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Solar power farm gets a green light

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April 25, 2018

A SOLAR farm has been given the green light to be built in Lancaster after a unanimous decision by Campaspe Shire Council.

A SOLAR farm has been given the green light to be built in Lancaster after a unanimous decision by Campaspe Shire Council.

Despite 12 objections being received on the planned 100 megawatt solar energy facility the farm will go ahead at 1106 Park Rd.

The proposal is to install 300,000 photovoltaic panels across 172ha which are to be connected to the 66kV Shepparton-Kyabram powerline that is owned and operated by Powercor.

Mayor Adrian Weston removed himself from the chair so he could speak to the item.

‘‘This is a first in Campaspe Shire,’’ he said.

‘‘From a local prospective this is a relatively large solar facility and with this decision we have to balance the pros and cons to come to an acceptable outcome.

‘‘I have placed quite exhaustive conditions on this and I have a high level of comfort that this is the most acceptable outcome.’’

Of the four speakers at the meeting, three were objectors.

Jan Davidson who owns a farm next to the proposed land said her main concern was the potential rise in temperature.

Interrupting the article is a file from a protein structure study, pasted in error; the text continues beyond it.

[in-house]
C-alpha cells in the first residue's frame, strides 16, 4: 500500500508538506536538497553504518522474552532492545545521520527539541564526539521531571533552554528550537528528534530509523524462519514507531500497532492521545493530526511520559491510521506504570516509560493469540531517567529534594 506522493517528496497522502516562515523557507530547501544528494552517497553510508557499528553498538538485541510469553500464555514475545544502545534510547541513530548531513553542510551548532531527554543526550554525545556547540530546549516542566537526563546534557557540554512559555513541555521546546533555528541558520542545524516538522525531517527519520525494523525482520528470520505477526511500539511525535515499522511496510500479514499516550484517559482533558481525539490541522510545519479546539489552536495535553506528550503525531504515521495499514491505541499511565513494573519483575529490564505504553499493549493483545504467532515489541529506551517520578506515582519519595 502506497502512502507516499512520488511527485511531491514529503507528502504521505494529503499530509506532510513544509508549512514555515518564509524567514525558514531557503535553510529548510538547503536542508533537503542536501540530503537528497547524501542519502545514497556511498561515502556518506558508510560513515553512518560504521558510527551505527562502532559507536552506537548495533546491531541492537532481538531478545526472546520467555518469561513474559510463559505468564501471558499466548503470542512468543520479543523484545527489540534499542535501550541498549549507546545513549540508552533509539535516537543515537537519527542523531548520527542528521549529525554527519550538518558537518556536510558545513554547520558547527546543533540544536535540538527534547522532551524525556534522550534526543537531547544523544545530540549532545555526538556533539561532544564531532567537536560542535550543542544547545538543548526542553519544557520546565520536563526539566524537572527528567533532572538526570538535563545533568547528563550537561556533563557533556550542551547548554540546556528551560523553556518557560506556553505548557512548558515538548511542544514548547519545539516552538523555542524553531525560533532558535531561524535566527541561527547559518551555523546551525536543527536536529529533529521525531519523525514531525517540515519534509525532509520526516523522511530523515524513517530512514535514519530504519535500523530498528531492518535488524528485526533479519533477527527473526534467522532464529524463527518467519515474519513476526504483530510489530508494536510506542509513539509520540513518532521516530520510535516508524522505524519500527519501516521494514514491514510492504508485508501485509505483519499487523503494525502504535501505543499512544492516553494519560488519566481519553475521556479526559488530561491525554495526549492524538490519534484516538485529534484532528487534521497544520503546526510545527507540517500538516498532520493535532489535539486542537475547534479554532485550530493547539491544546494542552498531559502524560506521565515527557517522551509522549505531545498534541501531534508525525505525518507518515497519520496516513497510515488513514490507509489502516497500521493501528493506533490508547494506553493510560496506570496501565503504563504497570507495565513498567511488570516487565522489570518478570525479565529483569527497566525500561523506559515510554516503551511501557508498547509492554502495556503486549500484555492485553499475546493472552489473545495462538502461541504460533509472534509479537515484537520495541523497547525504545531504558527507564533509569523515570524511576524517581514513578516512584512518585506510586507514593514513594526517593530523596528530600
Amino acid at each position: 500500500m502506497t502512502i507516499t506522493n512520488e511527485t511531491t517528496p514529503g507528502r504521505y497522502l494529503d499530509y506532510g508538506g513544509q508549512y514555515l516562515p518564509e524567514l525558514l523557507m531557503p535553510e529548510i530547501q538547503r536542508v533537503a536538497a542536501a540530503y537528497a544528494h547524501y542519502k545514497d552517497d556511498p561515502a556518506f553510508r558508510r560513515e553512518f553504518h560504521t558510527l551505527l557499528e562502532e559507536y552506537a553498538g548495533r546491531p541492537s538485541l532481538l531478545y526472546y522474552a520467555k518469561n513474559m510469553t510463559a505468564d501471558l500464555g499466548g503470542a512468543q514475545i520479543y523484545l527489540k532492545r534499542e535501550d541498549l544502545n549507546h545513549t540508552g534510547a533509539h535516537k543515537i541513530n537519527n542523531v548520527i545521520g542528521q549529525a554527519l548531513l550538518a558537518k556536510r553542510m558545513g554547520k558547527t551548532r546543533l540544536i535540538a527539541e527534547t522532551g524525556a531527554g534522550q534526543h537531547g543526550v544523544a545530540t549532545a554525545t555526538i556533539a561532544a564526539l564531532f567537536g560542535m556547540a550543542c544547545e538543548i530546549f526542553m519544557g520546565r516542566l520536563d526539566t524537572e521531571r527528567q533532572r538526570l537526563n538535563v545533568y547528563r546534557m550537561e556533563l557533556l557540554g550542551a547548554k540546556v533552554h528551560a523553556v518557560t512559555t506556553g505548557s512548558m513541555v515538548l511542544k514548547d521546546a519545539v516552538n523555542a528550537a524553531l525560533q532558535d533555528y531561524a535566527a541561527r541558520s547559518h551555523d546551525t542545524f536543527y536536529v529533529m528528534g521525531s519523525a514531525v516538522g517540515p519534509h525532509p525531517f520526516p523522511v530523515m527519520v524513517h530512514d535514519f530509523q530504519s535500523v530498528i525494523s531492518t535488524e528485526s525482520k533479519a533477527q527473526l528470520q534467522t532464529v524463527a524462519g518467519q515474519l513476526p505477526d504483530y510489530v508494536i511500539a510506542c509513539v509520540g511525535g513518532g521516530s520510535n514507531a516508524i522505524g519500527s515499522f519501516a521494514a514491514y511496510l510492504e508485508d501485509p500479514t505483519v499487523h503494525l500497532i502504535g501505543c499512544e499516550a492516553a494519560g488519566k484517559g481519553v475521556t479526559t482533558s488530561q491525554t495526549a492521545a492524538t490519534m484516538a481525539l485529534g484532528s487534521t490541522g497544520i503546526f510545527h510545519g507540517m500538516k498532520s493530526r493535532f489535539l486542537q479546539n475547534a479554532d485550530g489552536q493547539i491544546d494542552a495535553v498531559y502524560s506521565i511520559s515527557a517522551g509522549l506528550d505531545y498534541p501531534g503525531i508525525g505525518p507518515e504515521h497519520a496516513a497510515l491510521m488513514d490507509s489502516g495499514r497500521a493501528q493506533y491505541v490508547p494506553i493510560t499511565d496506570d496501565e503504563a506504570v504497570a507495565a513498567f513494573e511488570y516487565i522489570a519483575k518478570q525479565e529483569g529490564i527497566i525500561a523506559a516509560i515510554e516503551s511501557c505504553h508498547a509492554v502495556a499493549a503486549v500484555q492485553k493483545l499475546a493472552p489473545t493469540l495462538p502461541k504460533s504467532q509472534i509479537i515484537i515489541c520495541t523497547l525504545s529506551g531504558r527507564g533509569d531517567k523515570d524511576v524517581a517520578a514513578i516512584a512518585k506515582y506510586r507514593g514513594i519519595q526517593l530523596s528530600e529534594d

‘‘I am not opposed to solar farms, I have solar panels myself, but the negatives far outweigh the benefits,’’ she said.

‘‘My property will be severely affected in many ways including the increase in temperature.

‘‘There is a potential for it to increase by four degrees.’’

Carolynne Hubble owns a dairy farm opposite the site.

And her main concern was the future land health.

‘‘Will this impact the future land structure?’’ she said.

‘‘There will also be increase in traffic along the road.’’

Esco Pacific, the company heading the project, said they have analysed land and have had extensive consultation with Goulburn Murray Water and Powercor.

‘‘This site was the most suitable environment,’’ head of development Allison Hawke said.

‘‘We consider areas in the network that are large enough to cater for the solar farm as well as being close enough to the main grid.

‘‘Glare must also be considered and the panels are black to absorb the light.’’

All councillors voted in favour of the planning permit.

Once operational the solar farm is expected to be at that site for 40 years.

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